Understanding the Microfoundations of Environmental Improvement in SMEs: A Comparative Analysis of Pakistan’s Leather Industry

Wahga, Aqueel (2017). Understanding the Microfoundations of Environmental Improvement in SMEs: A Comparative Analysis of Pakistan’s Leather Industry. PhD thesis The Open University.

DOI: https://doi.org/10.21954/ou.ro.0000c670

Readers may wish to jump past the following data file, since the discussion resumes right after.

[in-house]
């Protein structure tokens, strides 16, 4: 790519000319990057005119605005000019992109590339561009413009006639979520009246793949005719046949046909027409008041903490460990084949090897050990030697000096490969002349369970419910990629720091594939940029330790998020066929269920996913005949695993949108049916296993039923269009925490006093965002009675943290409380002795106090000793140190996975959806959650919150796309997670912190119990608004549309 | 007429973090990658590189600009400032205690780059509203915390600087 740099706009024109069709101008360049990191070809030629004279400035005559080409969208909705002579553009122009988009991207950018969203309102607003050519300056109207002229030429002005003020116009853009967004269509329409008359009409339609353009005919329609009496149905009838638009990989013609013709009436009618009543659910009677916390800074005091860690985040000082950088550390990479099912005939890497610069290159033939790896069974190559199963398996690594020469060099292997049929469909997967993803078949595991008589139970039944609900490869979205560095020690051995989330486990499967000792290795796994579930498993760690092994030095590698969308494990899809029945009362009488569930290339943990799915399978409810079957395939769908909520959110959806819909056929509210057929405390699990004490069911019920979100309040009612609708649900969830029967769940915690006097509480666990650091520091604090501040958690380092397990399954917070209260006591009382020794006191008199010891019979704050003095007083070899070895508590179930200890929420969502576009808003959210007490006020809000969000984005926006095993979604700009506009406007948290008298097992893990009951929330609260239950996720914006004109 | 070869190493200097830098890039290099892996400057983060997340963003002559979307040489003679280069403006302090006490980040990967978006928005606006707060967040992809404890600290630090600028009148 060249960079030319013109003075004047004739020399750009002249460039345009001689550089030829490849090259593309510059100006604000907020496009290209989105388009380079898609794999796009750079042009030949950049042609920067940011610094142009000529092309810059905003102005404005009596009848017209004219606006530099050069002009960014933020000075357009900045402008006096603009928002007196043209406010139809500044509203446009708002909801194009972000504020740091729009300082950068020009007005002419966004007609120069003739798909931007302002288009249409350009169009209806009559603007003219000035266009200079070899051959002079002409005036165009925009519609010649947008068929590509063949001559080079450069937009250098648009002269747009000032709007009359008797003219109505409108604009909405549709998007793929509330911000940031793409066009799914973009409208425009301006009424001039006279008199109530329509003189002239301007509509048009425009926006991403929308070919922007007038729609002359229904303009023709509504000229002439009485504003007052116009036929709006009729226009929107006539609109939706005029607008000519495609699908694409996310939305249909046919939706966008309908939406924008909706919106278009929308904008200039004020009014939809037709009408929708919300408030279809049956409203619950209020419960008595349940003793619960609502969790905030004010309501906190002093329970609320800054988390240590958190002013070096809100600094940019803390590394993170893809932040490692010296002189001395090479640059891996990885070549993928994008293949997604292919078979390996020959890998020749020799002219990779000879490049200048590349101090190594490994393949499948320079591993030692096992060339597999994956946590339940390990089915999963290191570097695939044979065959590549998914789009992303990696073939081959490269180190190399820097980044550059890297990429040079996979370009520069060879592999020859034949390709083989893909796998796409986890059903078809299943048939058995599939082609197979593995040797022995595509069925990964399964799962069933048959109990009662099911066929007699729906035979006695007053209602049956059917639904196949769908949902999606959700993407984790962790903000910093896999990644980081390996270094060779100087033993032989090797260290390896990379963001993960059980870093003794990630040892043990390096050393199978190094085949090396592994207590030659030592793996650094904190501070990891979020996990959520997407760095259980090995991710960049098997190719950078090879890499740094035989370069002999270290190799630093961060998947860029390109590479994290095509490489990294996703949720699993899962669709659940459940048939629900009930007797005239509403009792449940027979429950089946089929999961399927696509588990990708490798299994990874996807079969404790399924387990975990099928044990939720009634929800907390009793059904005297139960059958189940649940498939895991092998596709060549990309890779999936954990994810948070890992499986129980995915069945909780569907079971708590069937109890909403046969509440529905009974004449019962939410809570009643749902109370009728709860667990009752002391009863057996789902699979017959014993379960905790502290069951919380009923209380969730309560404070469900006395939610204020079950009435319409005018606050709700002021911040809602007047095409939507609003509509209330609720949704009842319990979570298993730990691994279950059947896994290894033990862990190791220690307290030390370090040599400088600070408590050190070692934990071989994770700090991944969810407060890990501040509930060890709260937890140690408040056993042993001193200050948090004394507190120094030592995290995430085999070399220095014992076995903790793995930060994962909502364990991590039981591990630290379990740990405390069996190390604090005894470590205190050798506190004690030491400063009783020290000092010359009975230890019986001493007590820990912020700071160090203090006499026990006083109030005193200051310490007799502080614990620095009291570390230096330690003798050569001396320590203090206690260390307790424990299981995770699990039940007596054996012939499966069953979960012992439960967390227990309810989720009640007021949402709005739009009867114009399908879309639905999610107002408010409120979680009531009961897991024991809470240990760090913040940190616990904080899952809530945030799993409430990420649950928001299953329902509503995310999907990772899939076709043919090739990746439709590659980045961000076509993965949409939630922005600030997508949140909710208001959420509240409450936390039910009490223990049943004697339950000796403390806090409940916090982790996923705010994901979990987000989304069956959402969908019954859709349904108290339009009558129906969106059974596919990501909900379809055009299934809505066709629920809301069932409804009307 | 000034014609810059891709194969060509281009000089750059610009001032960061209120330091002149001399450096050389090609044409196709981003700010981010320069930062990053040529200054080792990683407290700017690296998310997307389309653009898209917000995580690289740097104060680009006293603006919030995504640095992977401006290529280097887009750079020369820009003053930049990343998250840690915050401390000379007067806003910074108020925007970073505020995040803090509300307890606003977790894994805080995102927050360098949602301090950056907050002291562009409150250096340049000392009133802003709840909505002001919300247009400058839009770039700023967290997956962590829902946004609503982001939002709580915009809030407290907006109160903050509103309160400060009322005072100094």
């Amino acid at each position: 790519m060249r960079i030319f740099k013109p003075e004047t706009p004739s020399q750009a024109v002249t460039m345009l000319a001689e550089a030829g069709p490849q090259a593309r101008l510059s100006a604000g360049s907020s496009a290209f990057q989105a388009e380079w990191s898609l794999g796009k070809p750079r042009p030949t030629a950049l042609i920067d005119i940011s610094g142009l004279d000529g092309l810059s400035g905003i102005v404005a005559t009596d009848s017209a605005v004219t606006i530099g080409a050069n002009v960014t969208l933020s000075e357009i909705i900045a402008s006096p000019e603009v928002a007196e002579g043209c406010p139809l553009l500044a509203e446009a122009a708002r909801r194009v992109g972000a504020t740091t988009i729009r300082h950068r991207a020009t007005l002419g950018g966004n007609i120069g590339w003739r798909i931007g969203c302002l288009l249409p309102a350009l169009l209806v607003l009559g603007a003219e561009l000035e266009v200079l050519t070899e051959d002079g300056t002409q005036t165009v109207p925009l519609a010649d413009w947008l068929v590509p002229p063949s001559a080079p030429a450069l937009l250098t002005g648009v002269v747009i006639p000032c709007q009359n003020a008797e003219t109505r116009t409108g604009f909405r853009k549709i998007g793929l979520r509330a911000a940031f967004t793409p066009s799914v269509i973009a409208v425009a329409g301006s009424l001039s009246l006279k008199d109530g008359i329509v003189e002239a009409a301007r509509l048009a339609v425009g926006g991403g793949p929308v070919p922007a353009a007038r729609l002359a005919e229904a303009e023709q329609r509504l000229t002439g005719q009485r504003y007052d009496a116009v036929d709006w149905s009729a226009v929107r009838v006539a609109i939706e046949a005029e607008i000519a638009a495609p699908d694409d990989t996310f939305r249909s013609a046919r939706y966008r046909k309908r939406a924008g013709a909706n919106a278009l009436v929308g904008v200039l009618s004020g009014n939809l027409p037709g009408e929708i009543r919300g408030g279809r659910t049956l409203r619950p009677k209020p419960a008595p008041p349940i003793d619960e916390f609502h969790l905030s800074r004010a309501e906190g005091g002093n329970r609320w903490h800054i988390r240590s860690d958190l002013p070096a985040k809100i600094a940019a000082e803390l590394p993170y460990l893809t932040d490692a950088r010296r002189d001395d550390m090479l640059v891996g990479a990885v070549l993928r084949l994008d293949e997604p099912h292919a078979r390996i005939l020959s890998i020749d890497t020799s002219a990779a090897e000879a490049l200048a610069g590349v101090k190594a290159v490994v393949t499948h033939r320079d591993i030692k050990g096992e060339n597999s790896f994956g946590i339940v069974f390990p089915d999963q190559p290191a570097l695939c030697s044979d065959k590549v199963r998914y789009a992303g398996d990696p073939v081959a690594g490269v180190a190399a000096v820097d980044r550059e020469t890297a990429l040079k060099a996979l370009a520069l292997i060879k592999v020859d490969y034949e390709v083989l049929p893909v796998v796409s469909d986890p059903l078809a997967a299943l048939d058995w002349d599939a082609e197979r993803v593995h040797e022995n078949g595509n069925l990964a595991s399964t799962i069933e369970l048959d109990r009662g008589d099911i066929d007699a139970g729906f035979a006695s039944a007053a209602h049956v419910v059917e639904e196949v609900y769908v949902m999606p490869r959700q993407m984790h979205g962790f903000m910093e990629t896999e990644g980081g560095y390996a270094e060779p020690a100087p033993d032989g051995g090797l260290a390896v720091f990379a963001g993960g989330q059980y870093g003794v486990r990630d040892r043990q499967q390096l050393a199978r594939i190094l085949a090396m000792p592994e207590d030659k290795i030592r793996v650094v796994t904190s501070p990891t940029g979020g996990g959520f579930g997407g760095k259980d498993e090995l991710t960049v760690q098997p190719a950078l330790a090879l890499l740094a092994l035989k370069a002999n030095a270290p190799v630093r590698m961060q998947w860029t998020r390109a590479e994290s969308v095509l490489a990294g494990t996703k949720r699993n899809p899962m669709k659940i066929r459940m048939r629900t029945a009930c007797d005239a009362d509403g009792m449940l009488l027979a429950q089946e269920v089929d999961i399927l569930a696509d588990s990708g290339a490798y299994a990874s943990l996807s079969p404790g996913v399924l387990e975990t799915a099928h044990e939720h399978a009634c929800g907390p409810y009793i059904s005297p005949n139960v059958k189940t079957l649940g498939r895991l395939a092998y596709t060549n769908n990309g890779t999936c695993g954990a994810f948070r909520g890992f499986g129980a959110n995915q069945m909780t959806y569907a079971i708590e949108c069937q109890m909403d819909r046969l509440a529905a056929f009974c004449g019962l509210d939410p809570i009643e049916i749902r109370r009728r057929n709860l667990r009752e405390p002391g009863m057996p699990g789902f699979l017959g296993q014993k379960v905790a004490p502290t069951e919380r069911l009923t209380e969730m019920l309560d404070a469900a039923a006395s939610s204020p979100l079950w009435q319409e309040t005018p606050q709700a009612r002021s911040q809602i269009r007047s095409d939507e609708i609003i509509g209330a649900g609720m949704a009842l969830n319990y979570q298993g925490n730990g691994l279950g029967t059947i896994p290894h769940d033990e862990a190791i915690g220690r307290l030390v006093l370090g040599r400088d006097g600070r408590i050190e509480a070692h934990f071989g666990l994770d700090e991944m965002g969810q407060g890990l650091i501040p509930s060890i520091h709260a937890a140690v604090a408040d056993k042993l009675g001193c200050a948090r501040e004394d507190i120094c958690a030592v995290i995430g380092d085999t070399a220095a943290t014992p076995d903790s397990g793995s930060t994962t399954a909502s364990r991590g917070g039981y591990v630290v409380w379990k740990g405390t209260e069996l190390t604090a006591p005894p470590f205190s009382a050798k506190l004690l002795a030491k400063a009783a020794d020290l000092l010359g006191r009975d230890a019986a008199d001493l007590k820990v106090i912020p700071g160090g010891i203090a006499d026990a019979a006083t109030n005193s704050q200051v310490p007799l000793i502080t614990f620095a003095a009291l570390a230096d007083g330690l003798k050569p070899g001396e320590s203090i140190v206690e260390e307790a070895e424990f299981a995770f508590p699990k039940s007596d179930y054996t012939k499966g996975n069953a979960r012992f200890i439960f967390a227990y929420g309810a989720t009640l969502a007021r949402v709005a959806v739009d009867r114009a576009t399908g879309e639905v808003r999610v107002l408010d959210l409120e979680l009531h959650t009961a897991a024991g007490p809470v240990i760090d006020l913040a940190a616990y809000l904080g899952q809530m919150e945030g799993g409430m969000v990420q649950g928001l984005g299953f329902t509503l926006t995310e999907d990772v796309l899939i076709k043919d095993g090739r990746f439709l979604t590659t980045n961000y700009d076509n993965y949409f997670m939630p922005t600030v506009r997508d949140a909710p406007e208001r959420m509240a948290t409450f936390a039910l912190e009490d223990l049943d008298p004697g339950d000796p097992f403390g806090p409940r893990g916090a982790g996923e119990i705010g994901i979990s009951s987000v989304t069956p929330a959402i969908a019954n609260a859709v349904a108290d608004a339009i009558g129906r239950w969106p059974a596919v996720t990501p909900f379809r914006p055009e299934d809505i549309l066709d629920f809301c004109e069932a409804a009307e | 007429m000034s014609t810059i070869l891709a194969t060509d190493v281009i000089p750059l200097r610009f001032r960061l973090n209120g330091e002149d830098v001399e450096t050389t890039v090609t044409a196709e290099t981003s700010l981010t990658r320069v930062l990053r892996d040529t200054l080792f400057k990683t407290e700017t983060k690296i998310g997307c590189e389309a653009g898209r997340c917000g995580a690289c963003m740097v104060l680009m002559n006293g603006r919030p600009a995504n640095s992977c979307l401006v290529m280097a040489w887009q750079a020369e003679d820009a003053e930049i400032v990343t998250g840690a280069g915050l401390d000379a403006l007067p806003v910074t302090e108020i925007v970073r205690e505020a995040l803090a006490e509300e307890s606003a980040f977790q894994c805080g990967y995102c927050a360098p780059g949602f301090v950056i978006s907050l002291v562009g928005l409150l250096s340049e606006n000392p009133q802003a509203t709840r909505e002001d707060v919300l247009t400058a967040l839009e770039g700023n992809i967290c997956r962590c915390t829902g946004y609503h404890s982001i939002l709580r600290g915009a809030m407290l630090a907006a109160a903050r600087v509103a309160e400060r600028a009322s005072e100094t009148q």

This qualitative study examines the environmental behaviour of leatherworking SMEs in Pakistan. It investigates the environmental drivers, enablers and barriers in these firms. The study makes an empirical contribution by examining an under-researched developing economy context, Pakistan, which has distinct institutional settings compared to many other countries, especially the developed ones. It also offers a methodological contribution by demonstrating that a hybrid theoretical framework informed by institutional theory, resource-based view, natural-resource-based view and dynamic capabilities perspective offers a better approach to develop the holistic and in-depth understanding of the environmental behaviour of SMEs. It enables the researcher to effectively capture the interactive effect of internal and external factors on the environmental transformation of SMEs. Grounded analysis of interview data has revealed that multilevel (micro-meso-macro) factors, such as environmental requirements of international customers, regulations of export markets, intermediary organisations and peers, operate in conjunction to exert the coercive, normative and mimetic isomorphic pressures on leatherworking SMEs to behave environmentally responsibly. Sustainability values of owner-managers, financial benefits and aspirations for image building also drive these firms to reduce their environmental footprints. Contributing theoretically, the study finds that dynamic capabilities for ecological learning, seizing environmental opportunities and enterprise reconfiguration enable environmentally progressive and moderate SMEs to reduce their pollution load. Social capital, environmentally proactive owner-managers and support programmes of cleaner production centres serve as key microfoundations to these capabilities. More specifically, due to the absence of effective formal institutional support, cleaner production centres have acted as the (informal) compensatory institutional structures and proto-institutional sponsors striving to institutionalise cleaner production practices in the leather industry. Through developing ‘eco-literacy’ skills amongst SME owners, managers and employees they have been motivating and enabling them to adopt innovative eco-friendly production processes and cleaner technologies. Some other capabilities including pollution prevention, product stewardship, absorptive capacity and strategic proactivity serve as precursors to the presence of these capabilities. Policy implications relate to addressing the financial barriers and institutional ‘gaps’, developing human resources and infrastructure, and better management of tannery clusters.

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